28 December 2012

The Gun

I read the Second Amendment tonite. There's been a lot of talk lately about what it means. Both the extreme right and left seem to know exactly what it says, but it always just confuses me. I can always read it two ways.

I'm not much of a hunter. If my math is right I go about once every 20 years. But I've always been around guns a fair amount. In college my room mate and I used to go shooting quite a bit and I always enjoyed killing a few cans or putting holes in the side of a rusty old junker. Most of my friends and relatives own guns. Back when JCPenney sold guns, and I was a young management trainee, I even sold a few and for a while could talk gun pretty good.

I don't care about the politics of it, but I think every one of my gun owning friends should continue to own guns. But anyone who is tempted to buy their first gun this month due to some new found fear of the government, probably shouldn't. They're too easily riled up, too easily tricked. They'll puff out their chests and brag for a day or two about taking a stand for their second amendment rights, and then put the gun away where it will gather dust for a decade or so. It will never be used for hunting, or self defense, or target practice. 

Power preys on fear.  Fear of guns from the left, fear of not having them on the right. 

Ice Time

Last weekend, just before Christmas, I spotted the first ice house of the season, on the lake behind our house. For some reason it seemed a bit early but when I realized how much of the past weeks had been spent below freezing, it didnt seem so out of place.

Also that day i saw the first ice skaters out. Five or six kids off in the distance, like a Christmas scene from Currier and Ives.

Now, a week later, the ice houses are everywhere. Little villages that pop up during the day. You can't tell by looking whether they are occupied, but I always imagine that they are. That inside each of them is a couple of guys, dropping lines in ice, sharing a drink, telling lies, getting a long-awaited break from the world.

13 December 2012

Aunts and Uncles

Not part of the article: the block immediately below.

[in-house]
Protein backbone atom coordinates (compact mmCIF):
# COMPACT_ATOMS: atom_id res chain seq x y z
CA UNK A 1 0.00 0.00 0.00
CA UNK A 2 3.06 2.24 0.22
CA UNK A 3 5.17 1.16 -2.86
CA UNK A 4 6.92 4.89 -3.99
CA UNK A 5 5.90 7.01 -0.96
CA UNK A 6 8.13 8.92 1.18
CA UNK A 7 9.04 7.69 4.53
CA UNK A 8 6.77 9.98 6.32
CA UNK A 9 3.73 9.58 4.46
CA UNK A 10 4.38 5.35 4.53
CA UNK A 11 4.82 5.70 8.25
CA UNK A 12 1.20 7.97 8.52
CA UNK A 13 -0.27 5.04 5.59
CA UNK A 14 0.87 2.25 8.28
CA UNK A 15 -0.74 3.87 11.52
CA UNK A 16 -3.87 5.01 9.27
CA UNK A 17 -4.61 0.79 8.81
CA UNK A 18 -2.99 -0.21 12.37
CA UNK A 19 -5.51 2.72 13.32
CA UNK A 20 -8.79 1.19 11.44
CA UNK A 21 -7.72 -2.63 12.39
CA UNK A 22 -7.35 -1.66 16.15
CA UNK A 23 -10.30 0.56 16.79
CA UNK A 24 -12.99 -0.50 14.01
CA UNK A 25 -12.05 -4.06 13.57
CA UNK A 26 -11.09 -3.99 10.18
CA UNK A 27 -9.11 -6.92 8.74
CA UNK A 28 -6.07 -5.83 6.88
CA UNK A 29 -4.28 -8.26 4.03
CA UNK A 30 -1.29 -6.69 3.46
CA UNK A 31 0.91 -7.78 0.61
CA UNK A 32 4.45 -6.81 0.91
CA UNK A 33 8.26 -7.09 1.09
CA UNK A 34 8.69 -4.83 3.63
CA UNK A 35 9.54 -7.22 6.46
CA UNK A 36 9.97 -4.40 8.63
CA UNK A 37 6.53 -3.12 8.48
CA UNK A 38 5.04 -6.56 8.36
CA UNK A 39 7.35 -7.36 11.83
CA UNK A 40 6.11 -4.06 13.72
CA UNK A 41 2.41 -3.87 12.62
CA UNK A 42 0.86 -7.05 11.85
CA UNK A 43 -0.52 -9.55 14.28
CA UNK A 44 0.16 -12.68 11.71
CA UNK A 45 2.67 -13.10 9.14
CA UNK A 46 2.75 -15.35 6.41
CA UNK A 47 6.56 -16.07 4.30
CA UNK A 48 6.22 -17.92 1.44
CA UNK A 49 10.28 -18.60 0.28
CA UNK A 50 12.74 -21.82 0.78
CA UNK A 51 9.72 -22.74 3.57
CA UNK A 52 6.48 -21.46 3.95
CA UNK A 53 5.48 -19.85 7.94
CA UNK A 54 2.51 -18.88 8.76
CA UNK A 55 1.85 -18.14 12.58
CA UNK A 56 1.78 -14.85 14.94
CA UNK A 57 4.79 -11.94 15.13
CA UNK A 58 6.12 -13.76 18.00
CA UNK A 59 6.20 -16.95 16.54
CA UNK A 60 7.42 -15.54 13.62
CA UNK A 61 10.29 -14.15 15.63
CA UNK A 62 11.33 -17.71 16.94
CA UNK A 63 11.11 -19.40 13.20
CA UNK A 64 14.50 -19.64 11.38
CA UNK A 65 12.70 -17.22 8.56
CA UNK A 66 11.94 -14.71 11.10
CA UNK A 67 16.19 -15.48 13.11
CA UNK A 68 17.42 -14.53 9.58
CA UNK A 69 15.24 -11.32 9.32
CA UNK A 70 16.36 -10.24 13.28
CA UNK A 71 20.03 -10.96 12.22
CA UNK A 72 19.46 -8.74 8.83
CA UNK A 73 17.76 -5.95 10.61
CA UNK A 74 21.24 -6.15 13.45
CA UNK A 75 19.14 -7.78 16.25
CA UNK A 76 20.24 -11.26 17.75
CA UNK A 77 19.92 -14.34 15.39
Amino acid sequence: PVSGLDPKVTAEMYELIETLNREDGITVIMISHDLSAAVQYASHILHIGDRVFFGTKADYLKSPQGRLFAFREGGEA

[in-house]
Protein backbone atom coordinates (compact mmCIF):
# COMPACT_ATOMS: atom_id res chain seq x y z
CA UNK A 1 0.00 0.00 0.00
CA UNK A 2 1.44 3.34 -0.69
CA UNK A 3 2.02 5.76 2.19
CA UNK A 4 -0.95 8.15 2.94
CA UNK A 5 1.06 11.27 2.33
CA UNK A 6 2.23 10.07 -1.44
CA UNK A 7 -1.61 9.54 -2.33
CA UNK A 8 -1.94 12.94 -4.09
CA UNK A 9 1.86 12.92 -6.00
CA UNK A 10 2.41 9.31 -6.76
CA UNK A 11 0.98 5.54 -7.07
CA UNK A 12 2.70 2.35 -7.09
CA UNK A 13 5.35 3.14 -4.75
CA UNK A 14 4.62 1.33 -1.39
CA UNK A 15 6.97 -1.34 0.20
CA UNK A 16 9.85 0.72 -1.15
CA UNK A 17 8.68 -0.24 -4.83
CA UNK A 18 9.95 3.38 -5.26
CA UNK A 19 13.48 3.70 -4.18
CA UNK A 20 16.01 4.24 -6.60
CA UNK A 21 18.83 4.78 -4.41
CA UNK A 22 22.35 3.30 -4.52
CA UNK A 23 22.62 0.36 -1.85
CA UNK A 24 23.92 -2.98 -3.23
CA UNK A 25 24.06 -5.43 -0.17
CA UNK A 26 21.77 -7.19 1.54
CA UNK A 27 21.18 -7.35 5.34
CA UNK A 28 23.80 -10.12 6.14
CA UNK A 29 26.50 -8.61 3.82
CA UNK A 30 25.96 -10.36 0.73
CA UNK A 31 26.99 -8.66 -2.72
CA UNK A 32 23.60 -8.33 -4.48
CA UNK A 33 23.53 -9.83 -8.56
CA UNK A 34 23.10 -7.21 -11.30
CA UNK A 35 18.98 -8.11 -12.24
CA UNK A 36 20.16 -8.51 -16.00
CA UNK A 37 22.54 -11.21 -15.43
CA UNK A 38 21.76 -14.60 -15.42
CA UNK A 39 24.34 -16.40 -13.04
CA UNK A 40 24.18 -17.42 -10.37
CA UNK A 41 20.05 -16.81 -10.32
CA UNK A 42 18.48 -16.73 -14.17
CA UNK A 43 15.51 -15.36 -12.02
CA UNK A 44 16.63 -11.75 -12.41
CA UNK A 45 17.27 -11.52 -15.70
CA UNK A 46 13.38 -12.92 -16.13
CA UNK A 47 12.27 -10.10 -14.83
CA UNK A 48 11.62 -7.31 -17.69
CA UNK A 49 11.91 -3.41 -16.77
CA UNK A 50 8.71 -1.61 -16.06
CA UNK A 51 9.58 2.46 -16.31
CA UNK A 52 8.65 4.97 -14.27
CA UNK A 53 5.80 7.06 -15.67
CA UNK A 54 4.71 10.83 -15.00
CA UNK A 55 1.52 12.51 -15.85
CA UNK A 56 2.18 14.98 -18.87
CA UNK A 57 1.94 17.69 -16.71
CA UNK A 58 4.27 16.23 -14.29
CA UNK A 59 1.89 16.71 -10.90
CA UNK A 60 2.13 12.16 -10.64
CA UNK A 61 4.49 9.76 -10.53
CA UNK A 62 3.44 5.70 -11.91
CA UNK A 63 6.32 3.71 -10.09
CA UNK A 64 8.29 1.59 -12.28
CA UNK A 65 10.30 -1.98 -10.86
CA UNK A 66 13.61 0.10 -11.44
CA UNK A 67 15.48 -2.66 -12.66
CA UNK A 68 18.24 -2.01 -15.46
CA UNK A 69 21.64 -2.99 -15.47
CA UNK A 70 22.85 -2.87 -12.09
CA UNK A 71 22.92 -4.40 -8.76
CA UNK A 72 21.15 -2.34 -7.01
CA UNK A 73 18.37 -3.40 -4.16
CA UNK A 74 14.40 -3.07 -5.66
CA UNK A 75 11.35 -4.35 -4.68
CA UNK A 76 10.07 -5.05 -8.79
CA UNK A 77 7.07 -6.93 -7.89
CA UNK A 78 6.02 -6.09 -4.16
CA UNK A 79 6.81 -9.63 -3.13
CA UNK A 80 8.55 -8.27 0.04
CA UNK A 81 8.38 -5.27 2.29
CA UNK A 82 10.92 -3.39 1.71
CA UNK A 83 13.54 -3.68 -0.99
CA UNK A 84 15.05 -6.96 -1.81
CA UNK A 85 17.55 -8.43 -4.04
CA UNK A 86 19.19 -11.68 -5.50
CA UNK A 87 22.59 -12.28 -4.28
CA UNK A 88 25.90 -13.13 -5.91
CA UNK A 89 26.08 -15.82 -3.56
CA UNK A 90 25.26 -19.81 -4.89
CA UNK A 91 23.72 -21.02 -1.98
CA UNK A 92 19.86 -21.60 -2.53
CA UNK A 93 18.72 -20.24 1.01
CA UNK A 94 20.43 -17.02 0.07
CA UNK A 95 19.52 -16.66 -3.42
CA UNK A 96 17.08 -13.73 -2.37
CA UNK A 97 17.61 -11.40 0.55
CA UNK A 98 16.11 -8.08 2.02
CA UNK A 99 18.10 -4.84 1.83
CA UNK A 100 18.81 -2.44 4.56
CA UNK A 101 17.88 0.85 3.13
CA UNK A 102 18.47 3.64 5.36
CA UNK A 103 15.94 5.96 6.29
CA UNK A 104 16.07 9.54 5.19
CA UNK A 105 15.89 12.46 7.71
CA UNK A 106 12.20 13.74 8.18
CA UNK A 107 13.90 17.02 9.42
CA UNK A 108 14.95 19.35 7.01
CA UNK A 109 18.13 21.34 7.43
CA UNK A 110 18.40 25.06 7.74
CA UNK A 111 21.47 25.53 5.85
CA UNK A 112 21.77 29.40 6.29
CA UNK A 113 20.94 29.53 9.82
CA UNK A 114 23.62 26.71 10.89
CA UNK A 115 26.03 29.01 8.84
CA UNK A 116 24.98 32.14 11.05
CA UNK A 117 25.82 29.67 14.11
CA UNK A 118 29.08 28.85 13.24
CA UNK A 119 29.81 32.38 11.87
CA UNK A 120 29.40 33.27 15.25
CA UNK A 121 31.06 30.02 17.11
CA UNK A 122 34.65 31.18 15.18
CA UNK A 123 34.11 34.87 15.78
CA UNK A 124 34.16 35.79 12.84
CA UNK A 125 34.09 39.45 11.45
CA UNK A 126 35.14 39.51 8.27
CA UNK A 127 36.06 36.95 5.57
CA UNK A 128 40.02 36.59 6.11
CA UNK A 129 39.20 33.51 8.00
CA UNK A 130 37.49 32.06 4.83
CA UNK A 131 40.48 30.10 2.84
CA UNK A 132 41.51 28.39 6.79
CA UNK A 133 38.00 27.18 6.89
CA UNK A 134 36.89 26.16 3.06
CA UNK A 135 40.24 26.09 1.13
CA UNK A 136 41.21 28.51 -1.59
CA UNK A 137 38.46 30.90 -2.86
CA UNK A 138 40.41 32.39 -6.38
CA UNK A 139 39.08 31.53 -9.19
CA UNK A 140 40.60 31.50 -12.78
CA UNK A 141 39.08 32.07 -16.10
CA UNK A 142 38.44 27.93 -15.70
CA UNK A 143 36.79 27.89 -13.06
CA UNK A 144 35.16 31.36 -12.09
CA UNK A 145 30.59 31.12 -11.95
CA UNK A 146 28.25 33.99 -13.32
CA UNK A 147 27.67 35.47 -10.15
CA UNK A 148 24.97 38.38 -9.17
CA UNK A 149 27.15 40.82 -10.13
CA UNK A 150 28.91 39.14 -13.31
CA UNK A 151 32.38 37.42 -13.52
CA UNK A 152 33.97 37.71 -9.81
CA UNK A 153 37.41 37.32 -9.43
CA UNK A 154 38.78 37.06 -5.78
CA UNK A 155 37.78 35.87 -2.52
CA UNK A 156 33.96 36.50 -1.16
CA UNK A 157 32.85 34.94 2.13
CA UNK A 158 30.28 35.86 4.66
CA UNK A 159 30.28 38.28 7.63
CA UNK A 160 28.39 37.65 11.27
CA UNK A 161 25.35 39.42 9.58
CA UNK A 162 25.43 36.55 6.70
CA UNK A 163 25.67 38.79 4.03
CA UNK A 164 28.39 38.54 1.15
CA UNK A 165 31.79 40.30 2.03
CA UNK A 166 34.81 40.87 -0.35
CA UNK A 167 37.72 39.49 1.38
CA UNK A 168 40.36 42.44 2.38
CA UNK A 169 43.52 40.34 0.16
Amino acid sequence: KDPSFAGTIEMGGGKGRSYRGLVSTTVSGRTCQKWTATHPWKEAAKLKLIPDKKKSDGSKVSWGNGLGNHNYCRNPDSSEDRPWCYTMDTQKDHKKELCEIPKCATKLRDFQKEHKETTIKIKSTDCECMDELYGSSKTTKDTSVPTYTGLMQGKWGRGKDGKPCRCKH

A few weeks ago I was asked to share a memory of my Aunt Joyce for her birthday. Below is what I wrote....

The best thing about aunts and uncles is they usually treat you like a grownup long before your parents do. They blaze the trail and send signals to the rest of the family that the kid is growing up.

In 1976 or so, when i was 19, i spent a few days with my Aunt Joyce and her family. She took me to an Amway event and other cool things, showing me a little about what her grownup life was like. I got so caught up in the excitement that i whipped out my pack of salems and had coffee and cigarettes with the Amway folk, just like i was a big kid.

Later that night she and i stayed up til around 1, talking Amway and politics and family history and college adventures, and all sorts of other things. AND! We smokedcigarettes together!!! "your mom would kill me if she knew i was letting you smoke in my house", she said. And so for a few hours it was just me and my aunt, drinkin coffee, smokin, talkin, laughin.

Whenever i think of that day it makes me want to take up cigarettes again. But obviously it is my aunt that i miss, not the habit.

Over the years i have had many wonderful times with my Aunt Joyce, but none so great as the day she walked me down the road to perdition with a cup of coffee in one hand and a cigarette in the other.

05 December 2012

The man who made me love jazz

Dave Brubeck died today. One thousand years from now, when the last memory of 21st century silliness, like global warming, lady gaga, the tea party, and monster beverages has faded from human consciousness, there will still be a place for "Take Five". Perhaps it will be the tune of the national anthem of whatever country Minnesota is then part of.

How many times have I fallen to sleep listening to it? Dozens I'm sure. Mebbe a hundred.

I came late to jazz, real late, in my forties. In my youth I associated jazz with Dixieland, Louis Armstrong, Al Hirt. Sweaty fat people with trumpets blaring on Bourbon Street. Funny music, party music, not serious, not thoughtful, not warm. It didn't take.

Dave did not turn me on to jazz. Jane Monheit was the one who first piqued my interest about ten years ago, at a club in Minneapolis. But Brubeck put it inside me. That cool soft sound that seem so natural, like something we were all born to love.

There was a movie once, or a TV show, that played Take Five in the opening scene. The tune was soon all in my head and had to go to a store and thumb through all the CDs until I could see a copy of The Essential Dave Brubeck in my hands.

I don't write about jazz, don't know how, and never felt the need. Today I do. Thank you Dave.